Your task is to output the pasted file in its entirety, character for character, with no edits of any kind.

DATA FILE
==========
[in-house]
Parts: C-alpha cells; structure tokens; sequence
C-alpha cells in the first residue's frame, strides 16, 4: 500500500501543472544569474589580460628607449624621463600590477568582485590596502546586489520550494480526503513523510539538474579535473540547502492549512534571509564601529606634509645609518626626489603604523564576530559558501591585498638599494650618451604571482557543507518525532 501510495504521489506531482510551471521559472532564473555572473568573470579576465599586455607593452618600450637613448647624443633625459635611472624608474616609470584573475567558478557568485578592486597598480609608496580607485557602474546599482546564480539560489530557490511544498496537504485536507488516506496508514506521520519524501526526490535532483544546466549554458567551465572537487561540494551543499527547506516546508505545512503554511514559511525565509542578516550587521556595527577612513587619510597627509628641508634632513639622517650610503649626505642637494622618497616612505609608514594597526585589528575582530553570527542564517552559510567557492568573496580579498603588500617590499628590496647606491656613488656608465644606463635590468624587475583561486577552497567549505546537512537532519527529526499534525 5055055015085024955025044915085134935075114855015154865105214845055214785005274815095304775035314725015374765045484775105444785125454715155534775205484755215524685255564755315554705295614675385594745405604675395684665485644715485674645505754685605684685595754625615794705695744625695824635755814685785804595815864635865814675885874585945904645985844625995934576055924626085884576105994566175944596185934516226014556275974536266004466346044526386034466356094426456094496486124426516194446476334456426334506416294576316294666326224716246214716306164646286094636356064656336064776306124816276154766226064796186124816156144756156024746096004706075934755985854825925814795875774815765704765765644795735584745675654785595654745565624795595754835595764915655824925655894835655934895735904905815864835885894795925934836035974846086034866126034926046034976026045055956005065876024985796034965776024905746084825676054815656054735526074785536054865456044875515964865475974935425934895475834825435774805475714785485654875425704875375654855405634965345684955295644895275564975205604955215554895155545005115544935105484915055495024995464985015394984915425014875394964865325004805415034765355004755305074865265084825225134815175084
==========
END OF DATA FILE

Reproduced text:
[in-house]
Parts: C-alpha cells; structure tokens; sequence
C-alpha cells in the first residue's frame, strides 16, 4: 500500500501543472544569474589580460628607449624621463600590477568582485590596502546586489520550494480526503513523510539538474579535473540547502492549512534571509564601529606634509645609518626626489603604523564576530559558501591585498638599494650618451604571482557543507518525532 501510495504521489506531482510551471521559472532564473555572473568573470579576465599586455607593452618600450637613448647624443633625459635611472624608474616609470584573475567558478557568485578592486597598480609608496580607485557602474546599482546564480539560489530557490511544498496537504485536507488516506496508514506521520519524501526526490535532483544546466549554458567551465572537487561540494551543499527547506516546508505545512503554511514559511525565509542578516550587521556595527577612513587619510597627509628641508634632513639622517650610503649626505642637494622618497616612505609608514594597526585589528575582530553570527542564517552559510567557492568573496580579498603588500617590499628590496647606491656613488656608465644606463635590468624587475583561486577552497567549505546537512537532519527529526499534525 5055055015085024955025044915085134935075114855015154865105214845055214785005274815095304775035314725015374765045484775105444785125454715155534775205484755215524685255564755315554705295614675385594745405604675395684665485644715485674645505754685605684685595754625615794705695744625695824635755814685785804595815864635865814675885874585945904645985844625995934576055924626085884576105994566175944596185934516226014556275974536266004466346044526386034466356094426456094496486124426516194446476334456426334506416294576316294666326224716246214716306164646286094636356064656336064776306124816276154766226064796186124816156144756156024746096004706075934755985854825925814795875774815765704765765644795735584745675654785595654745565624795595754835595764915655824925655894835655934895735904905815864835885894795925934836035974846086034866126034926046034976026045055956005065876024985796034965776024905746084825676054815656054735526074785536054865456044875515964865475974935425934895475834825435774805475714785485654875425704875375654855405634965345684955295644895275564975205604955215554895155545005115544935105484915055495024995464985015394984915425014875394964865325004805415034765355004755305074865265084825225134815175084